2 cups cornmeal

Boil the water in a pot and add the salt (stir well to dissolve).  Allow the water to come back up to a rapid boil, then slowly pour in the cornmeal, stirring constantly!  I do this with a whisk. Making sure there are no lumps, turn the heat down to low and cook for 20 minutes, stirring often.  That's it!

The Dirty Dozen (1967)

Band Of Brothers Liberation Of Concentration Camp

Featured in the 9th episode of the mini-series entitled "Why We Fight" (a nice echo of a series of films produced in the United States in the 1940's, many of which were directed by Frank Capra), is the liberation of a concentration camp.  The real camp was located outside the town of Landsberg am Lech.  

Theme Recipe: Schmatlz And Griebens

It sort of seems a little disrespectful to start posting recipes on such a somber occasion, I was a little unsure how to approach it.  Then it hit me, the basics of what the two major groups of people who were part of the Nazi extermination programs, Jews and Romani, would be a good place to start.  All population have staples that they fall back on when things get really lean--then in better times, these same recipes have fondness attached to them, they are the essentials that a meal shouldn't be without.  First up, the good old fashioned Jewish staple of Schmaltz which also produces Griebens, also called "Jewish Candy."  What are they?  Rendered chicken fat and the resulting fried fat pieces.  Simple.

Food writer Barbara Bloch gives a loving description of what these are and how to prepare them all at the same time in her Little Jewish Cookbook.  She says it much better than I ever could.

The special flavor of Schmatlz (rendered chicken fat) is as intrinsic to good Jewish cooking as olive oil is to Italian cooking.  The main difference is that olive oil is considered healthy while chicken fat decidedly is not.  The use of chicken fat presents exactly the same dilemma as the use of bacon fat--it isn't good for you, but it certainly adds a special flavor to food. (Why should it be that "if it tastes good it's bad for you?)....You can buy it as some supermarkets, but don't.  Make it at home and save money.  When ever you clean a chicken, remove the excess fat and place it in a container in the freezer.  When you have about a pound of fat, render it as follows:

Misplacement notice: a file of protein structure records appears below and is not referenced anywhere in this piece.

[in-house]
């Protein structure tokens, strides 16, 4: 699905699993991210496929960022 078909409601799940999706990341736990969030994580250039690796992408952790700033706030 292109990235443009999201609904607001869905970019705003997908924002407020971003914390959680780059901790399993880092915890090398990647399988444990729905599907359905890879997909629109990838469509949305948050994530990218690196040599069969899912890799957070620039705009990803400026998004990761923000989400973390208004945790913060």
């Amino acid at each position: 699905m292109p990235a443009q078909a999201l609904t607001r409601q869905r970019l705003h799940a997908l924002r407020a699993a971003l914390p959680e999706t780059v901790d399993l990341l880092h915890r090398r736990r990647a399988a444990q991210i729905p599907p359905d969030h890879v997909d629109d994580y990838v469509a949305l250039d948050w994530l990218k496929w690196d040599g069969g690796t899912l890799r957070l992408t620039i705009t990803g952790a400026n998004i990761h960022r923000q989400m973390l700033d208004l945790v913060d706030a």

Place chicken fat in deep, heavy saucepan.  If desired, cut some fatty chicken skin into small pieces and add to the pan.  Cover with water, bring to a boil, cover pan, reduce heat, and cook until most of the water has evaporated.  Uncover the pan and cook until nothing remains in pan but rendered chicken fat and small pieces of skin.  Add diced onion and cook, uncovered, until skin (called griebens) is crisp and onion is lightly browned.  Strain fat and store it in a container in the freezer or refrigerator.  Serve griebens and onion on matzo or thick slices or bread.

In very lean times the solidified schmaltz was also spread on whatever bread or bread like stuff could be found.  In better times, it was, and is, used in cooking like oil or butter. 

Defiance (2008)

Defiance is based on the amazing true story of two Belarusian (then part of Poland) Jewish brothers who gathered a community of Jewish refugees in the frozen forest and actually fought back against the Germans.  British actor Daniel Craig (AKA James Bond) as Tuvia Bielski and American actor/narrator Liev Schrieber as the big hearted and extremely tough "Zus" Bielski.  The Wikipedia page for the film can be accessed here, it has a lot of links to the actual historical sources for the film, including other Bielski brothers biographical materials.